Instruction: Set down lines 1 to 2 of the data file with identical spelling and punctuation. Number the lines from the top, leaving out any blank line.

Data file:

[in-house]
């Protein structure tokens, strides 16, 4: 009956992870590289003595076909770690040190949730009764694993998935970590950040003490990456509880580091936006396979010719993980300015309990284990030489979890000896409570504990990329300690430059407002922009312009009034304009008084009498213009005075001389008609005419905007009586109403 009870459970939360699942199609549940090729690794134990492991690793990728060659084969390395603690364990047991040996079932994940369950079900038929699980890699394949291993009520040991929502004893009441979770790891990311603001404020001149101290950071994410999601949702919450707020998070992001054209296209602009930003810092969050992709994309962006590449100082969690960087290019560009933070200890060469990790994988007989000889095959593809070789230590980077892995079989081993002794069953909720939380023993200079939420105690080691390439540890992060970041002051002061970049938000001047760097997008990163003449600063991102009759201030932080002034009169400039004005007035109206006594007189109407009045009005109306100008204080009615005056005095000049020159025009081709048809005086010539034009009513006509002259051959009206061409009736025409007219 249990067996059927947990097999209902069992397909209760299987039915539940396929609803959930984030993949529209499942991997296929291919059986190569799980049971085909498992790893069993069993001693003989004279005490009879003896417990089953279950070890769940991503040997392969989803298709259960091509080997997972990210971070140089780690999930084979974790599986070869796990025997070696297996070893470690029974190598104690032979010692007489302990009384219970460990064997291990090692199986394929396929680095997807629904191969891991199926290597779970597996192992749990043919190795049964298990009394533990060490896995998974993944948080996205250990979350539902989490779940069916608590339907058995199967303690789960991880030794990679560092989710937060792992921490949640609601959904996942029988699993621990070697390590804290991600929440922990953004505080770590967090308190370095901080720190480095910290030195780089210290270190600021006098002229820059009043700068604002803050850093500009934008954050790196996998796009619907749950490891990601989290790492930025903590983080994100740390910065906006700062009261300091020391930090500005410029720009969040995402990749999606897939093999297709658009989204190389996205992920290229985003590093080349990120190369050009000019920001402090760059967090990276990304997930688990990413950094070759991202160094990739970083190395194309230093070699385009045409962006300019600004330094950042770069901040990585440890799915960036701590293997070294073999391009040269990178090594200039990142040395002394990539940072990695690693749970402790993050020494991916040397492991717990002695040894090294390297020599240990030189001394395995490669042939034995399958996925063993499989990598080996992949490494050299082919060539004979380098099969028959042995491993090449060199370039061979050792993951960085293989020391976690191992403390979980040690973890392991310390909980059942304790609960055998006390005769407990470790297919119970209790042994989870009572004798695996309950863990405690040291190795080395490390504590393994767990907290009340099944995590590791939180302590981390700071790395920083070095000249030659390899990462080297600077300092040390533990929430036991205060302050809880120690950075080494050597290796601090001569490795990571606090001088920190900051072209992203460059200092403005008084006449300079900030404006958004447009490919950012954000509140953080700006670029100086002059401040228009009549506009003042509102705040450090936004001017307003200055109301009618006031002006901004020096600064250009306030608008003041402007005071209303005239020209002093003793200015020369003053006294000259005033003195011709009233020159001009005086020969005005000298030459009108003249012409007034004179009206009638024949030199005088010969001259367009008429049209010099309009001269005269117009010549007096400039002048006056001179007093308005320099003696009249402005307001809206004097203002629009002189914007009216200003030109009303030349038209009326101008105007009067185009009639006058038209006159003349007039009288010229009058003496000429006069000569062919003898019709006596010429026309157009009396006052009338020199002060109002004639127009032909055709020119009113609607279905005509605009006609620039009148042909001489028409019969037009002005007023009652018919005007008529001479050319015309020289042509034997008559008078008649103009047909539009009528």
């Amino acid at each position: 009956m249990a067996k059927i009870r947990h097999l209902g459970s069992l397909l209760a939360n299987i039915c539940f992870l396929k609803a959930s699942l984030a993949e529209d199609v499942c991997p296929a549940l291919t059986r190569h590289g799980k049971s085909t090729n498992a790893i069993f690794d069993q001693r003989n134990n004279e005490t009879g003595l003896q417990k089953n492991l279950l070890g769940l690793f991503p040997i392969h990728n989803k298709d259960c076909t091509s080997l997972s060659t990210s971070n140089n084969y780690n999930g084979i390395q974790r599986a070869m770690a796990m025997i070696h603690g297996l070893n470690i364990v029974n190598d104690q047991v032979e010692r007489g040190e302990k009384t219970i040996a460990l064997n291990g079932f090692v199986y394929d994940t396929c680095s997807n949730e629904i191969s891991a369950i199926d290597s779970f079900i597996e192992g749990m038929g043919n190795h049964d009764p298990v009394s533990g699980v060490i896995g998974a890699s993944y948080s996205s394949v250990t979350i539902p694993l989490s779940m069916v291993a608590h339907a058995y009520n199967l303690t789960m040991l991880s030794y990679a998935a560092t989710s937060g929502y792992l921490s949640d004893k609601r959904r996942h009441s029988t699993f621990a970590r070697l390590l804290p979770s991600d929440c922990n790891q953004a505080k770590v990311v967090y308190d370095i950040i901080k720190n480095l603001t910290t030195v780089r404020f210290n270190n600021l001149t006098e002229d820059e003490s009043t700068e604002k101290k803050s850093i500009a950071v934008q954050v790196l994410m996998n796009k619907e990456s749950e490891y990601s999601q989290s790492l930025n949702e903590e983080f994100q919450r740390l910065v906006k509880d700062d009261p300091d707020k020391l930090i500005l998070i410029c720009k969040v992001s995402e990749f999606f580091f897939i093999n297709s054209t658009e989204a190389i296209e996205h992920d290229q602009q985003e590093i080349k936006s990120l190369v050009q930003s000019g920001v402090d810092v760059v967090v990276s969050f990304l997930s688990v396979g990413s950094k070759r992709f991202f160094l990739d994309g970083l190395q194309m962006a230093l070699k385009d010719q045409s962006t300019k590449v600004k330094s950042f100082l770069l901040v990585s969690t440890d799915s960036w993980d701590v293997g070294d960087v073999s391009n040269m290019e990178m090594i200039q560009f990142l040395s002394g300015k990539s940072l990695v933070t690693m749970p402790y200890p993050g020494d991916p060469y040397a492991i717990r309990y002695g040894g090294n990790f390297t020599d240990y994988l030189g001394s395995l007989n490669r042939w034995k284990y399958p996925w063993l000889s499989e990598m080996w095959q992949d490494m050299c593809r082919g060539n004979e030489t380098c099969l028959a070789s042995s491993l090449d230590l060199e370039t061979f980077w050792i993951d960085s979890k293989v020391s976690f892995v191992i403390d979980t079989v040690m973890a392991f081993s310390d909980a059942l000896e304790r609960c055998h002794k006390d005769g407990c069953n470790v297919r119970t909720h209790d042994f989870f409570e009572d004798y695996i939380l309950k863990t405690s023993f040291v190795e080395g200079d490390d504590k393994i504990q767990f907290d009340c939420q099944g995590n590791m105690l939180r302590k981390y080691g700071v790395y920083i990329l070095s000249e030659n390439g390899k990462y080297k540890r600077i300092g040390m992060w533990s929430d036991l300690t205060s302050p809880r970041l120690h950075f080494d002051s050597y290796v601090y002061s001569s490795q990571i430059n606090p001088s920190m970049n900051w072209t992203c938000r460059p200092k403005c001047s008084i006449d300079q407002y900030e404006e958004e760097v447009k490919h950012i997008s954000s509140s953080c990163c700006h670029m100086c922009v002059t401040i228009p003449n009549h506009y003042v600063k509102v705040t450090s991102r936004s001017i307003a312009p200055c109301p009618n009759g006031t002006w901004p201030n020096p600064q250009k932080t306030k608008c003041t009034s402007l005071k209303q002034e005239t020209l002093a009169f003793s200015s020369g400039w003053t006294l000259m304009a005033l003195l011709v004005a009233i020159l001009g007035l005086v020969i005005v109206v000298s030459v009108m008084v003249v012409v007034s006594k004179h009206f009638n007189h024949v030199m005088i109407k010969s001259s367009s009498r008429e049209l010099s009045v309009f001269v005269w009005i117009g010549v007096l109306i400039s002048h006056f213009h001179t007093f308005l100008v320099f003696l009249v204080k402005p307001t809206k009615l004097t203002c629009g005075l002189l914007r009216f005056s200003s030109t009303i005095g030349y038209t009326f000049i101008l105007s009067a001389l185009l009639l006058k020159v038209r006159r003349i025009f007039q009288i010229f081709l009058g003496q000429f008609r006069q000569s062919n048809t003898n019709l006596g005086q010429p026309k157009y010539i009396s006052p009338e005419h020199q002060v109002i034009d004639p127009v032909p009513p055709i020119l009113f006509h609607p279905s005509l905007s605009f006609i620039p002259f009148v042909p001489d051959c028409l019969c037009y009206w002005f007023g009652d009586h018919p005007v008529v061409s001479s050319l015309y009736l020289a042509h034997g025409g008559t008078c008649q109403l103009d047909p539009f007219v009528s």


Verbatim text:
[in-house]
């Protein structure tokens, strides 16, 4: 009956992870590289003595076909770690040190949730009764694993998935970590950040003490990456509880580091936006396979010719993980300015309990284990030489979890000896409570504990990329300690430059407002922009312009009034304009008084009498213009005075001389008609005419905007009586109403 009870459970939360699942199609549940090729690794134990492991690793990728060659084969390395603690364990047991040996079932994940369950079900038929699980890699394949291993009520040991929502004893009441979770790891990311603001404020001149101290950071994410999601949702919450707020998070992001054209296209602009930003810092969050992709994309962006590449100082969690960087290019560009933070200890060469990790994988007989000889095959593809070789230590980077892995079989081993002794069953909720939380023993200079939420105690080691390439540890992060970041002051002061970049938000001047760097997008990163003449600063991102009759201030932080002034009169400039004005007035109206006594007189109407009045009005109306100008204080009615005056005095000049020159025009081709048809005086010539034009009513006509002259051959009206061409009736025409007219 249990067996059927947990097999209902069992397909209760299987039915539940396929609803959930984030993949529209499942991997296929291919059986190569799980049971085909498992790893069993069993001693003989004279005490009879003896417990089953279950070890769940991503040997392969989803298709259960091509080997997972990210971070140089780690999930084979974790599986070869796990025997070696297996070893470690029974190598104690032979010692007489302990009384219970460990064997291990090692199986394929396929680095997807629904191969891991199926290597779970597996192992749990043919190795049964298990009394533990060490896995998974993944948080996205250990979350539902989490779940069916608590339907058995199967303690789960991880030794990679560092989710937060792992921490949640609601959904996942029988699993621990070697390590804290991600929440922990953004505080770590967090308190370095901080720190480095910290030195780089210290270190600021006098002229820059009043700068604002803050850093500009934008954050790196996998796009619907749950490891990601989290790492930025903590983080994100740390910065906006700062009261300091020391930090500005410029720009969040995402990749999606897939093999297709658009989204190389996205992920290229985003590093080349990120190369050009000019920001402090760059967090990276990304997930688990990413950094070759991202160094990739970083190395194309230093070699385009045409962006300019600004330094950042770069901040990585440890799915960036701590293997070294073999391009040269990178090594200039990142040395002394990539940072990695690693749970402790993050020494991916040397492991717990002695040894090294390297020599240990030189001394395995490669042939034995399958996925063993499989990598080996992949490494050299082919060539004979380098099969028959042995491993090449060199370039061979050792993951960085293989020391976690191992403390979980040690973890392991310390909980059942304790609960055998006390005769407990470790297919119970209790042994989870009572004798695996309950863990405690040291190795080395490390504590393994767990907290009340099944995590590791939180302590981390700071790395920083070095000249030659390899990462080297600077300092040390533990929430036991205060302050809880120690950075080494050597290796601090001569490795990571606090001088920190900051072209992203460059200092403005008084006449300079900030404006958004447009490919950012954000509140953080700006670029100086002059401040228009009549506009003042509102705040450090936004001017307003200055109301009618006031002006901004020096600064250009306030608008003041402007005071209303005239020209002093003793200015020369003053006294000259005033003195011709009233020159001009005086020969005005000298030459009108003249012409007034004179009206009638024949030199005088010969001259367009008429049209010099309009001269005269117009010549007096400039002048006056001179007093308005320099003696009249402005307001809206004097203002629009002189914007009216200003030109009303030349038209009326101008105007009067185009009639006058038209006159003349007039009288010229009058003496000429006069000569062919003898019709006596010429026309157009009396006052009338020199002060109002004639127009032909055709020119009113609607279905005509605009006609620039009148042909001489028409019969037009002005007023009652018919005007008529001479050319015309020289042509034997008559008078008649103009047909539009009528």